As we ramp up to the release of our first issue (stay tuned for an upcoming release date announcement), I wanted to introduce you to our roster of digitalcultureweek authors. I’d also like to invite you to take a look at last week’s post announcing the formation of DCW and consider becoming a contributor yourself!
Matt Burton is a Ph.D. candidate at the University of Michigan’s School of Information. His dissertation project concerns the use of blogs within the realm of humanities scholarly communication—in particular how the Digital Humanties (re)configures traditional understandings of scholarship, publishing, and communication. Matt has experience as a software developer, having worked on Zotero at George Mason University’s Center for History and New Media and as an information security engineer (i.e. l337 haxor). He also has an extensive background studying the long-term production and management of scientific data within the field of ecology. He’s deeply invested in sociological questions about how communities (especially scholarly ones) interact with technology and how their discourse and behavior change as a result of these interactions.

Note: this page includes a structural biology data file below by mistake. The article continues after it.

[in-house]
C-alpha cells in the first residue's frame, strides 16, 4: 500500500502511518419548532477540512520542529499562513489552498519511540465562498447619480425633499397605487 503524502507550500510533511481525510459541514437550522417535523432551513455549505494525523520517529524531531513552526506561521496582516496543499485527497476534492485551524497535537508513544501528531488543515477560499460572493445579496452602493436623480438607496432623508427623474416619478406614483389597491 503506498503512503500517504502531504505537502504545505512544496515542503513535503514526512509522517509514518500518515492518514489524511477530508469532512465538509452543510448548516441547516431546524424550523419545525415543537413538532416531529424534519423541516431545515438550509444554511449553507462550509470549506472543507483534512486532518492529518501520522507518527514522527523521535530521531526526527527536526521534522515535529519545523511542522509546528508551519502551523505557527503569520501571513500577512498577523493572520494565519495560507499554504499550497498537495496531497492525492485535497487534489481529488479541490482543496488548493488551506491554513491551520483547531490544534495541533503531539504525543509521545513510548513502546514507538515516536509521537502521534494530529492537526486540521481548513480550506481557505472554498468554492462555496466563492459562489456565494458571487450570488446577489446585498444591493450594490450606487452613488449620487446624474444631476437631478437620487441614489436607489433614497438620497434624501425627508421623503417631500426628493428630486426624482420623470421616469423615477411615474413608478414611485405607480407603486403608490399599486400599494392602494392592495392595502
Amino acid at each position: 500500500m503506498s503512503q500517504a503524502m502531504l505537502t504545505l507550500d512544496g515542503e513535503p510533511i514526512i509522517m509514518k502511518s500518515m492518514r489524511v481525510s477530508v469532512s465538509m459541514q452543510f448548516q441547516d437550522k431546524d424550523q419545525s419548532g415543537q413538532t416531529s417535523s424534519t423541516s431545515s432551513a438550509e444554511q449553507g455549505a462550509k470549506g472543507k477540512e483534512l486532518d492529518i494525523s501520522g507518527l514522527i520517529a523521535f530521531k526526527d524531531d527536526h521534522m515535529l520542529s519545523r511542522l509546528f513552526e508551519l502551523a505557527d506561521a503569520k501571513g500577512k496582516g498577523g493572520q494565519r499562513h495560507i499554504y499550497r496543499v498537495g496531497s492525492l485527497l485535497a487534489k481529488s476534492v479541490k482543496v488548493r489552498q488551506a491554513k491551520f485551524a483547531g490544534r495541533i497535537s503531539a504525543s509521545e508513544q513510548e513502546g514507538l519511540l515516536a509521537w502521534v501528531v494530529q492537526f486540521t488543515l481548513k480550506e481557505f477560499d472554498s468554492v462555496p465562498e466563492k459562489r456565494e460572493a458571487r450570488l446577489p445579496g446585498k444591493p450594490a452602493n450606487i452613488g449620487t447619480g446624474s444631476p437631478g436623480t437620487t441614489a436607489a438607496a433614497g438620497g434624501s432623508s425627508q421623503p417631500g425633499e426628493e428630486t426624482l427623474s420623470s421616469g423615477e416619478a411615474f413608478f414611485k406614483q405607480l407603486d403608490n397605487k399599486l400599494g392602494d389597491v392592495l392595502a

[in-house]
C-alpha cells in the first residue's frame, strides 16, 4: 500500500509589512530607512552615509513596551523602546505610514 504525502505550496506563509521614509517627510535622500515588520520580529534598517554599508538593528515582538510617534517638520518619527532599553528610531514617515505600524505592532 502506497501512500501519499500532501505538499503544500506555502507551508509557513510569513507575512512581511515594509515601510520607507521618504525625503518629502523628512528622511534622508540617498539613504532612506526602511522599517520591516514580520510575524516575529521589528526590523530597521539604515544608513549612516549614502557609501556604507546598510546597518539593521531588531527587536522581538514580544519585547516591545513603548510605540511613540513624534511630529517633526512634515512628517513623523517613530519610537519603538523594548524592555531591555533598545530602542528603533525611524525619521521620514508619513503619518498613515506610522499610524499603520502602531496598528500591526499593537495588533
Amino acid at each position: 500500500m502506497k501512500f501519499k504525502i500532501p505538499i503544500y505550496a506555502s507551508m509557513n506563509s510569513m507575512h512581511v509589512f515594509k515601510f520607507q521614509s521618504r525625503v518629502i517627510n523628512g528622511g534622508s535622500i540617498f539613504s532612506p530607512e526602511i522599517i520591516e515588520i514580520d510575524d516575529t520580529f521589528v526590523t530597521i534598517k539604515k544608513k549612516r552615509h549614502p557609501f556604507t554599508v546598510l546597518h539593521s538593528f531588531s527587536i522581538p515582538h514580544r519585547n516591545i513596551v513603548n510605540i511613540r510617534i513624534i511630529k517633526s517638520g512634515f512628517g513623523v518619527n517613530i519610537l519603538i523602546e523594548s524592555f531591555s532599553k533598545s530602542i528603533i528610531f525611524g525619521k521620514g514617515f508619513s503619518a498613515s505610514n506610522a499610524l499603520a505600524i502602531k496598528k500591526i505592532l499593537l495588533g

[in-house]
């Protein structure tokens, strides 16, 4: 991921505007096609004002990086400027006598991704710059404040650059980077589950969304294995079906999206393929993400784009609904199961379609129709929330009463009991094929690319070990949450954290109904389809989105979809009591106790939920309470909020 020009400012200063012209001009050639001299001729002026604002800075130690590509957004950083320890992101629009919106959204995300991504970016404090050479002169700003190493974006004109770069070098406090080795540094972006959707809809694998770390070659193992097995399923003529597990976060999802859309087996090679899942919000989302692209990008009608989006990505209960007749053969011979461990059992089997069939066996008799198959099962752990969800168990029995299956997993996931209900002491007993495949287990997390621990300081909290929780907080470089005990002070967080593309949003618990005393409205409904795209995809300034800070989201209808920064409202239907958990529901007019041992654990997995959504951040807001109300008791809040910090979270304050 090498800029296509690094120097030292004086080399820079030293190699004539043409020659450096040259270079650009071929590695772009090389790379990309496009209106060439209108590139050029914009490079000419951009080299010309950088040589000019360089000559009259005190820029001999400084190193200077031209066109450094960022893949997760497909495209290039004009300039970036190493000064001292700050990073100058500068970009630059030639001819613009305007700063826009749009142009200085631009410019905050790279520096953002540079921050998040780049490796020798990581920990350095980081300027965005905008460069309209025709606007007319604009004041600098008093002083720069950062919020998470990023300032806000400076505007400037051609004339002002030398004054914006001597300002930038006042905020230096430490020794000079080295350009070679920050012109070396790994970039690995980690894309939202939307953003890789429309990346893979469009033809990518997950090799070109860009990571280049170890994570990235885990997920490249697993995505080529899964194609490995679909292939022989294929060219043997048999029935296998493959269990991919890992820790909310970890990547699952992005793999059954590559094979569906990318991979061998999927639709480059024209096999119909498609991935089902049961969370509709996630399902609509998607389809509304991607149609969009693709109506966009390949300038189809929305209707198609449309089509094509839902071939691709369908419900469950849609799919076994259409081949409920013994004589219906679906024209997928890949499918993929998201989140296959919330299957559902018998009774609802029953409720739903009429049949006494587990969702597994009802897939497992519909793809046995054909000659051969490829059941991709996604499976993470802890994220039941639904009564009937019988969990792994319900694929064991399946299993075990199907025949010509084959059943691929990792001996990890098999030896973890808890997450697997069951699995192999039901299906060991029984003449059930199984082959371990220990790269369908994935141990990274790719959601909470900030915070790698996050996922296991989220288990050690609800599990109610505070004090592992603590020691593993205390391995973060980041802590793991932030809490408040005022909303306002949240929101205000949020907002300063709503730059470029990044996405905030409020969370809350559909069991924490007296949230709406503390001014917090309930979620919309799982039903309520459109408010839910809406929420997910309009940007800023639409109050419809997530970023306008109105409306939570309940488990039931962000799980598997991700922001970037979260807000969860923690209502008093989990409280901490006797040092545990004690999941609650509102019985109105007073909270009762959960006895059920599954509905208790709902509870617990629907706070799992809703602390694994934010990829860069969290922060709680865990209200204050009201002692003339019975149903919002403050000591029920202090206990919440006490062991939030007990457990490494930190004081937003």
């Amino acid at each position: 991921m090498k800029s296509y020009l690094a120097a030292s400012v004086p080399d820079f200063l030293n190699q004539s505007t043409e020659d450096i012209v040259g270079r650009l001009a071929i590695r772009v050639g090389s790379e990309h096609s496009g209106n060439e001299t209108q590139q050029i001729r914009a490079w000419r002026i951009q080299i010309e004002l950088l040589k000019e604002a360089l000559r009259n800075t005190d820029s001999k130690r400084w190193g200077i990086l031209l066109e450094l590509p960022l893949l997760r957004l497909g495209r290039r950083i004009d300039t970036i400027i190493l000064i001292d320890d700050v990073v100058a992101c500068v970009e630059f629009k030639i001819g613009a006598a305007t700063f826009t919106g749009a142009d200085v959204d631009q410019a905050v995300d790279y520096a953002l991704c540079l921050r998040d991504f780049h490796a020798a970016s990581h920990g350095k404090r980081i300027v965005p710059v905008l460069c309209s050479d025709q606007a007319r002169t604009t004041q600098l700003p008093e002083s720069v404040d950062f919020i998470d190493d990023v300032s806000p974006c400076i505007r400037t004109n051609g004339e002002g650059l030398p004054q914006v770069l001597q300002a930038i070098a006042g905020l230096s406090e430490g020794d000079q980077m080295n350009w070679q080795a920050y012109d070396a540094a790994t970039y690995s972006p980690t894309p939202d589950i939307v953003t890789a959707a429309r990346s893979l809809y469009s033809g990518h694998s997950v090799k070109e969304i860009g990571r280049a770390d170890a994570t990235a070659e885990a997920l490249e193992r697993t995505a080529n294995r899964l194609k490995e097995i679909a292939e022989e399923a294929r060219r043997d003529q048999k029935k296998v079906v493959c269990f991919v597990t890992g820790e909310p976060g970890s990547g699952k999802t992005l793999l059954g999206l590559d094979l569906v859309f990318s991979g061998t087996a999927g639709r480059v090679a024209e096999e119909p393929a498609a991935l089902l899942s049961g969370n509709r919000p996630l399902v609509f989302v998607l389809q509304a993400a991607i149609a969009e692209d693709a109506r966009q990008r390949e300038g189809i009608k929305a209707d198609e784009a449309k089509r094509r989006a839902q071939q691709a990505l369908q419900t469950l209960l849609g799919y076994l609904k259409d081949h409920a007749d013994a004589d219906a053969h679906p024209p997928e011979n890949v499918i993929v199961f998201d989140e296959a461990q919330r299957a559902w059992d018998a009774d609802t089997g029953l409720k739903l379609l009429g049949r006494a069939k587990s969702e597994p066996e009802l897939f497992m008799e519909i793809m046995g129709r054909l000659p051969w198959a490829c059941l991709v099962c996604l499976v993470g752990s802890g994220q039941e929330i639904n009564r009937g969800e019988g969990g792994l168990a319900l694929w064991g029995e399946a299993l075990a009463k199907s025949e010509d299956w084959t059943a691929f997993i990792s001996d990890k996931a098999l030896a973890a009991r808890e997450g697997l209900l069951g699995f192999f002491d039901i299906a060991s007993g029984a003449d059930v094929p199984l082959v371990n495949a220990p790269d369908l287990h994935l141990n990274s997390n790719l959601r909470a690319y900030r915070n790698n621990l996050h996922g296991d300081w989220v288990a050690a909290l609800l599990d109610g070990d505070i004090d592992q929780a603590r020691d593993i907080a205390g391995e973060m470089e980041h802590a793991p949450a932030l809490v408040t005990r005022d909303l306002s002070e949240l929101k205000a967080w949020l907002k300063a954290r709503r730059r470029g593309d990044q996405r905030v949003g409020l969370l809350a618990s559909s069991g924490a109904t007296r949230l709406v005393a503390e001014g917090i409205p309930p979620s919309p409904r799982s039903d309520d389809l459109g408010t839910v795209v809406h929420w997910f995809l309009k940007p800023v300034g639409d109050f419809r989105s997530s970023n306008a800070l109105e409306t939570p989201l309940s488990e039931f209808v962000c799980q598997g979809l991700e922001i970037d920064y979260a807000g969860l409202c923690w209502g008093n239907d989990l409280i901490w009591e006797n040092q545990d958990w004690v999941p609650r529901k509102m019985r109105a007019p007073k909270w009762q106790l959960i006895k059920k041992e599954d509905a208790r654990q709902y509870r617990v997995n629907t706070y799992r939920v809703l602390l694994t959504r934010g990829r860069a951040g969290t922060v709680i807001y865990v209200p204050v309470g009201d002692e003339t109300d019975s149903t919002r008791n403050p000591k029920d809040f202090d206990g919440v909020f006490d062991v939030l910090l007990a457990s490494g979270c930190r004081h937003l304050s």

Daniel Chamberlain is the Director of the Center for Digital Learning and Research at Occidental College. He teaches courses on emergent media and leads efforts to advance digital scholarship across disciplines at the College. In addition to his own teaching and research, Daniel works with faculty to explore new ways of teaching with media technologies in and out of the classroom, to consider how their research and publication strategies might benefit from networked collaboration and open access platforms, and to partner with colleagues and projects at other institutions. Daniel serves on the HASTAC Steering Committee and is the Technical Editor of the Archive Journal.